3. It seems counterintuitive that a location in the world held in such high esteem as the Pyramids of Giza, should be within walking distance of food chain called pizza hut.
For centuries, the pyramids, among other incredible marvels of the world, have survived the tests of time. From holding treasures of history, to knowledge about civilizations far gone, these locations in the world hold such wonders. Therefore, for the capitalist gleam of modern society to be within yards of such a historical legend as such of the pyramids, it really shows the contrast of the modern’s world views on such topics. For the idolization of the pyramids, and rightly so there is a vast section of land that is protected by the government of Egypt. However, where that land ends the modern world shows bright and in ones face the doors that open alongside the smell of chain-restaurant pizza.
This utter lack of respect for hosting a chain of food place so close to a wonder of the world doesn’t show dignity to the behemoth that lurks very close to it. The location in Giza where the pyramids and sphinx lie are victim to the taint of the new world, in the sense that we hold the authority to the fate of them, and for such places such as KFC and Pizza Hut to be so close to the pyramids, a testament to the willpower and domination of worlds past, shows a degree of lack of respect, as well as a counterintuitive grasp on the world that something that is a statement of power lost in history that ended up so close to places of a money grabbing world with no outlook on the value of the past, or those that were a part of it.
5 thoughts on “Summaries- WaywardSundial”
1. Hey, Sundial, you’re making plenty of sense, but maybe I can convince you that you can say just as much in far fewer words.
—Multivitamins provide no health benefits
—Multivitamins are a waste of money
—Multivitamins do not improve mental state
—We get plenty of vitamins in our diet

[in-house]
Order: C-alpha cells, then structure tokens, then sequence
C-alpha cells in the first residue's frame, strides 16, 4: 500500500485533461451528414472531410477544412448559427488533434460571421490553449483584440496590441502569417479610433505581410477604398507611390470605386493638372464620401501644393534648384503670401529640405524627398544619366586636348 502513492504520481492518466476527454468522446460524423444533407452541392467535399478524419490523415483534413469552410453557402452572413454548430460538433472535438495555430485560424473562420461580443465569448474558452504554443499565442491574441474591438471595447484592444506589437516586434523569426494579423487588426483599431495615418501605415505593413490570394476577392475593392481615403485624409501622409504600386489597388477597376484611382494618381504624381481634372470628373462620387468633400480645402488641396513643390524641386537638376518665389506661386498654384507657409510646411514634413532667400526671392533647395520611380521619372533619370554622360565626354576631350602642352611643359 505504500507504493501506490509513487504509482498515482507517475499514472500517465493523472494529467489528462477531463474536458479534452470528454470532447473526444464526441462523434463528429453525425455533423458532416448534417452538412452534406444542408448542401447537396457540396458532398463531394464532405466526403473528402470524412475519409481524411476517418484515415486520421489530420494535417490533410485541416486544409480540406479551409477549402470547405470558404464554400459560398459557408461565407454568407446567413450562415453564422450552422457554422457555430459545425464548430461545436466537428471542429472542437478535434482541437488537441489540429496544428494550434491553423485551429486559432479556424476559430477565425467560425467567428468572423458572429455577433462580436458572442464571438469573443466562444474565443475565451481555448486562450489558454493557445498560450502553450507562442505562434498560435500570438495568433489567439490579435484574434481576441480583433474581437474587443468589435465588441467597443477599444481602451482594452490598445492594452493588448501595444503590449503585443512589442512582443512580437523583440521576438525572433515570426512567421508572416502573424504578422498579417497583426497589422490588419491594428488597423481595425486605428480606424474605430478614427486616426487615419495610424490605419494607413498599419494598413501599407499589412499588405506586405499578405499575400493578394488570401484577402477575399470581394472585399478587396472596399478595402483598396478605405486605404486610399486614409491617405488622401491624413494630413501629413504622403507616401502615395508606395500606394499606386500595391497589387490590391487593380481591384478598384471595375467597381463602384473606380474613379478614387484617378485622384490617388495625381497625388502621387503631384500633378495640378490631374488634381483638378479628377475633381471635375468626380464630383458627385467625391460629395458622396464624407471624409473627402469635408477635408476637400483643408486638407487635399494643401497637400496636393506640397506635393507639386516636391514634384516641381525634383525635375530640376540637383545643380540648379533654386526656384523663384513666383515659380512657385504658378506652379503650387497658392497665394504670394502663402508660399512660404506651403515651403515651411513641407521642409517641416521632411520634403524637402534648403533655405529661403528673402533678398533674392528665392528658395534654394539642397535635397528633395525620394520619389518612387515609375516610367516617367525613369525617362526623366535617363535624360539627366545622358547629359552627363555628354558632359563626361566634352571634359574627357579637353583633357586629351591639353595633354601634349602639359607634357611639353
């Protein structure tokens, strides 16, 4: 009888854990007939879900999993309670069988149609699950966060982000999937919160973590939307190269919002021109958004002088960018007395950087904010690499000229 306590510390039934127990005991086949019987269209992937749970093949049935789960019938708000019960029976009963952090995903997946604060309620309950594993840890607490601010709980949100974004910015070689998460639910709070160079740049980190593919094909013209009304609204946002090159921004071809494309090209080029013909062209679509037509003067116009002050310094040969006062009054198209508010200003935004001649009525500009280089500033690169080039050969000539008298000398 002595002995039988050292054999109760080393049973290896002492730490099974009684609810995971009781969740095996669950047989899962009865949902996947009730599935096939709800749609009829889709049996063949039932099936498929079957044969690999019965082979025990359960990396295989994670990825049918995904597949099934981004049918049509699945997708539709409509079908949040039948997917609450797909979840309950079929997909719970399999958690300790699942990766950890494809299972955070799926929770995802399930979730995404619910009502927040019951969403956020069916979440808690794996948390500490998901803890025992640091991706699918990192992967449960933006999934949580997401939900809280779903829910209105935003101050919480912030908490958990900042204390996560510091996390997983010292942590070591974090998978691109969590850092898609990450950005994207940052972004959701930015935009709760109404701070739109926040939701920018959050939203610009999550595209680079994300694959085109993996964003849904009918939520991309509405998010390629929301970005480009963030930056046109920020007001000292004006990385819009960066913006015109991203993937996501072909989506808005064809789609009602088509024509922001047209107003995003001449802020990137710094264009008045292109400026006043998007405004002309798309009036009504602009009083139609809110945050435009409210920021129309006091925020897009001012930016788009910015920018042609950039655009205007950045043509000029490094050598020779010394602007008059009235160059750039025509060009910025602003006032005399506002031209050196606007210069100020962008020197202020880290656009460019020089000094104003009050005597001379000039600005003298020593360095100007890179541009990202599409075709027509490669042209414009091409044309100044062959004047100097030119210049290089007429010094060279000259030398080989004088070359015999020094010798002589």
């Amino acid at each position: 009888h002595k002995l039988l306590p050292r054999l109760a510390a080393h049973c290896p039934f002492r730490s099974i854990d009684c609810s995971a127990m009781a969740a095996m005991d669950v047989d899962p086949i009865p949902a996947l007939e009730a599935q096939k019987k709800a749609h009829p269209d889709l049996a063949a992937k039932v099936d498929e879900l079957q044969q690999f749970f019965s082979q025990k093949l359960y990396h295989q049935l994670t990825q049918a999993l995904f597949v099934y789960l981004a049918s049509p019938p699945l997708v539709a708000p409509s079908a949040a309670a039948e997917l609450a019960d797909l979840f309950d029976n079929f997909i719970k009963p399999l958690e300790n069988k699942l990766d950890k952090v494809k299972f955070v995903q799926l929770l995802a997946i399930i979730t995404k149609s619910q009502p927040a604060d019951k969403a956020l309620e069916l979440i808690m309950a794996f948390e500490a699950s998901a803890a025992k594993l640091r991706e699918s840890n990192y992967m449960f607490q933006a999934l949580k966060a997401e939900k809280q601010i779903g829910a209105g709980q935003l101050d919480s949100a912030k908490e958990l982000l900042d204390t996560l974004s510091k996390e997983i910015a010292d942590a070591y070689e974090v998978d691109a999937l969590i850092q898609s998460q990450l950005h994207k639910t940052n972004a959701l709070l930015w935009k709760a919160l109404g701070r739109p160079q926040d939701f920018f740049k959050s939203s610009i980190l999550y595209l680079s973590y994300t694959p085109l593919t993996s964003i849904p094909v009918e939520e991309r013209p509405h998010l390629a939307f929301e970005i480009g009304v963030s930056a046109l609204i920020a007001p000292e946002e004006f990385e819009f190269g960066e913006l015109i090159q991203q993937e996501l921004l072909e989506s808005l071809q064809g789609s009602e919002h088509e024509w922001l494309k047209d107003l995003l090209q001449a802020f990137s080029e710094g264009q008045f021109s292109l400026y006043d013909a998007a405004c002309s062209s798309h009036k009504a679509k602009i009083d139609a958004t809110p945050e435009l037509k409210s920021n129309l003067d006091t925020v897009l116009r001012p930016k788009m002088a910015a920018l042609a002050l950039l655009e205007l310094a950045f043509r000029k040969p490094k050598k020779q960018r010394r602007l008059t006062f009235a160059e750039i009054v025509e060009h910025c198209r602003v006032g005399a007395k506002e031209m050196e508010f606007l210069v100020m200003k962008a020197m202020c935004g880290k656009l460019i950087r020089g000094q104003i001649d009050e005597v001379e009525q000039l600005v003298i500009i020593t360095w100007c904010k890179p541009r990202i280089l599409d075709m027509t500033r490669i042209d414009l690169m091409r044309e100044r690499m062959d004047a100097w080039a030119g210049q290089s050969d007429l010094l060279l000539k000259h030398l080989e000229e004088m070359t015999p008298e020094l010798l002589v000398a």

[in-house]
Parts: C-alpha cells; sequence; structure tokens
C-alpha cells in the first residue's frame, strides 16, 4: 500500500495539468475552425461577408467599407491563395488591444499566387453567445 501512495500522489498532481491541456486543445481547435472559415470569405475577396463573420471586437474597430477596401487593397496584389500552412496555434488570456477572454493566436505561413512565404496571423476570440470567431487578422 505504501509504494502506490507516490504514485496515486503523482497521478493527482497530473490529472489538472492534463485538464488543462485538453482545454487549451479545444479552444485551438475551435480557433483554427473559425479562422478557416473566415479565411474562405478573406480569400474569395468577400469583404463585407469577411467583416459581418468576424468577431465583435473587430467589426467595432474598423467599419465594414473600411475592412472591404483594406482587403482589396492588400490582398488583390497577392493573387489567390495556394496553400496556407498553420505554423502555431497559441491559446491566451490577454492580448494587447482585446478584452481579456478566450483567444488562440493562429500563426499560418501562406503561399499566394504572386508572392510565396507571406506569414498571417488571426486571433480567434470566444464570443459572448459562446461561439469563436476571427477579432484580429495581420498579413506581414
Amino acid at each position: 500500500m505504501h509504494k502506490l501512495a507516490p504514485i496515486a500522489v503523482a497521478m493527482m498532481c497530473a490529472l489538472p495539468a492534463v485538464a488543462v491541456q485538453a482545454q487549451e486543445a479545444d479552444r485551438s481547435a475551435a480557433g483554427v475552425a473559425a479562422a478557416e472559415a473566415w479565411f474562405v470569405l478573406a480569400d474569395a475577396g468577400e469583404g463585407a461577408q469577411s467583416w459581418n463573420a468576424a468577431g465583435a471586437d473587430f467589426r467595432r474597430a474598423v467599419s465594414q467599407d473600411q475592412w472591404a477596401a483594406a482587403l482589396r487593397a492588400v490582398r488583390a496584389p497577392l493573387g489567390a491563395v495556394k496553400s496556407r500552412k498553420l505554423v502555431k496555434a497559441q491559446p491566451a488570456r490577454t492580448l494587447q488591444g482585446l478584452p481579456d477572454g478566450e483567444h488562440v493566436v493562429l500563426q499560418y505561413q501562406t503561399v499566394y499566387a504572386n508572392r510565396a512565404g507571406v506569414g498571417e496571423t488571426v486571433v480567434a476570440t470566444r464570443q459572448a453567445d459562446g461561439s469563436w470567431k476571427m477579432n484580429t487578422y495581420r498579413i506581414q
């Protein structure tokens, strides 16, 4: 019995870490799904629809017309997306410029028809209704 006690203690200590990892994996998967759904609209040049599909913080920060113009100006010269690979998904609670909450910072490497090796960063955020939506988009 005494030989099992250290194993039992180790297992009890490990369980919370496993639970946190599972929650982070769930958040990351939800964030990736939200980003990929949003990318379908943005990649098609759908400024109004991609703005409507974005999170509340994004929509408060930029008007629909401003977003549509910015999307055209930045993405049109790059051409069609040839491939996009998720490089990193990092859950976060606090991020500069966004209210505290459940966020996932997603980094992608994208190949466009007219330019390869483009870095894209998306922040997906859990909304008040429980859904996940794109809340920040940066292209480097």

—Studies prove that that’s true for C and B
—Multivitamins don’t protect against heart disease or cancer
I’m struggling to find any other claims, and I’ve spent fewer than 50 words.
3. I’m going to recommend a different sort of restraint for your Pizza Hut summary, Sundial. You’ve spent an amazing amount of rhetoric on these brief paragraphs. I admire the torrent of language, but its effect is to overwhelm readers with words, not persuade them to be outraged. You could accomplish both, I think, with better sentences.
I don’t want to squelch your passion or reduce your energy, but I will continue to urge better control, Sundial. Let it all out in a first draft, but never let that be your last.
If that sounds like good advice, you are more than welcome to extensive feedback every time you post. To continue the process, all you need do is express that you appreciate my attention. But I’m just as willing to back off if you find this advice intrusive, and I will naturally comment much less and leave you to your own work if you don’t respond or revise.
I’ve placed your post in two categories: Summaries and WaywardSundial.
I completely understand your meaning as to how I do have a tendency to get a little “lost” in writing in that I use my vocabulary to invoke topics in people’s mind that may not need clarification, whereas you have showed me that the things I’ve stated can be reduced dramatically. I really appreciate your feedback, and I will strive to include the idea I want, have the words invoke feelings in the reader, all the while not overwhelming one with extensive wording.
I feel that even in my response I was a bit wordy. I feel that shows I need work on that front, which I will try to do by condensing!
That’s both funny and impressive. 🙂